Just Your Typical Guatemalan Bus Ride

I have already written about what it’s like to take the bus in Guatemala, but sometimes when you’re living in a foreign country, you just need to write about an experience twice because it’s so different from what you experience in your home country. Last time was very informational. This time it’ll be a story. 

Today, as usual on a Saturday, I took the bus into Antigua. I completed some errands, enjoyed a chai latte in a cafe off of Central Park (especially enjoyable because yesterday was our last day of a three week Daniel Fast). Then, as usual, I went to the grocery store and market. I didn’t have too much that I was carrying home, so instead of splurging and taking an Uber home, I decided to hop on a bus. Just as I got to the busy street behind the market, a bus came by. It didn’t actually have a sign indicating where it was going, but the assistant (the guy who leans out the door and yells the destination) came along behind it pretty soon and said, “Chimaltenango, Parramos!” to those of us waiting at the bus stop. 

Now, I was warned away from taking a Chimaltenango bus during my orientation last year. They’re not actually the most convenient bus, because I am not going to Chimaltenango when I get on a bus – my destination is Tizate. But if you catch a Chimal bus and get off about 200 metres before you would on a “regular” bus, you can make it work. The other problem is that Chimal buses are often very full. But it was hot. I was sweaty from walking through a market full of people. I didn’t want to wait for another bus while standing in the full sun. So I got on the bus.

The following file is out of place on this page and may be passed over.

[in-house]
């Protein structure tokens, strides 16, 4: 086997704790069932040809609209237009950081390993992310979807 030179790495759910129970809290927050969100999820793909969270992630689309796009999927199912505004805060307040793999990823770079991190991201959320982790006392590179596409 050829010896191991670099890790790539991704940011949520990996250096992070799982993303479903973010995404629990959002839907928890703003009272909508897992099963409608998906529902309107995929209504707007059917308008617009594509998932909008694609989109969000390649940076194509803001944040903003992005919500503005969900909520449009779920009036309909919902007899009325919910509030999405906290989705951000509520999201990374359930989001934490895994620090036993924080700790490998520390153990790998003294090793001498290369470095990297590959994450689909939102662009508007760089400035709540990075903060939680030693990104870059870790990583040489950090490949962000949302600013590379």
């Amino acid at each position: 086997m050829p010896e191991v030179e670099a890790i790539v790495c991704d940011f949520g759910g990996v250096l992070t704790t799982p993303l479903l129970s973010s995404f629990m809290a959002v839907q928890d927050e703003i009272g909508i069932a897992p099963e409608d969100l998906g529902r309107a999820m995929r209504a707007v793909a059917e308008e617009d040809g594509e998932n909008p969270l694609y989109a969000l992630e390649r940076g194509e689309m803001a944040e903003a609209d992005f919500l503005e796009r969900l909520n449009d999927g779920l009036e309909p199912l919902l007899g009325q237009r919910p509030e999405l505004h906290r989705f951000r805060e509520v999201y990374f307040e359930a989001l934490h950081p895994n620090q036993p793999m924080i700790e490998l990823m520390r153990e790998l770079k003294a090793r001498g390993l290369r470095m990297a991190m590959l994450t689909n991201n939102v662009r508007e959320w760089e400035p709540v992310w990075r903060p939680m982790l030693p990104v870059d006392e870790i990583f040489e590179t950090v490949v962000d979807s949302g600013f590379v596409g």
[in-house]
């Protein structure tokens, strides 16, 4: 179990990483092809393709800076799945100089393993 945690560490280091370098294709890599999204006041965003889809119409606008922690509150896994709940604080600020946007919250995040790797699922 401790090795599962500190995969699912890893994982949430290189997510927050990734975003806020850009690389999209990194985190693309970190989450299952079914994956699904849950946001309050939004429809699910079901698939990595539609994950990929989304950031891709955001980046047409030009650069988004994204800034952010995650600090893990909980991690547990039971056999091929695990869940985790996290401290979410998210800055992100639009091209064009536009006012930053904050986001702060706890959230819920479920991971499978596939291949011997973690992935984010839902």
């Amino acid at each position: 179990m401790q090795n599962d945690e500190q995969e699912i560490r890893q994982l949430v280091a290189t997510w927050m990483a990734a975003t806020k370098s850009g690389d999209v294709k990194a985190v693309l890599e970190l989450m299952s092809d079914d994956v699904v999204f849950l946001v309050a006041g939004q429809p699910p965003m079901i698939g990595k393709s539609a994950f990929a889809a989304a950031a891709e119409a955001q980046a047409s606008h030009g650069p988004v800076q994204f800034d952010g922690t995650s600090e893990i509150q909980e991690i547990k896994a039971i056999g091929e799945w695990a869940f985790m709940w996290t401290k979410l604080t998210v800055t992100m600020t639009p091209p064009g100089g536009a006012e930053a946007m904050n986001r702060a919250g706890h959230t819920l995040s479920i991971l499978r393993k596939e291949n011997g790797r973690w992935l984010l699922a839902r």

When I got on, I discovered that every seat already had two people sitting in it. I should have just turned around and gotten back off. But I’m living in Guatemala, so it’s time to do things the Guatemalan way, right? Plus, I didn’t know how long I would have to wait for the next bus (it’s not like there’s a schedule!), so I decided to tough it out. 

Everyone studiously avoided eye contact with me, because they didn’t want to give me any indication that they would be willing to slide over and make a miniscule amount of room for me to sit with them, three adults in a school bus seat. Now, if I really had done things the Guatemalan way, I would have just chosen a location, asked for them to move in Spanish, and sat down. And they would have squeezed over and I could have sat down. But it was hot and I was very sweaty, and I didn’t really want to enter into other people’s personal space quite that desperately. Most buses are outfitted with overhead racks and railings, so I put my backpack and my shopping bag, both full of my groceries, up on the rack and held onto the railing overhead, balancing myself in the aisle as we bumped down the cobblestone streets of Antigua.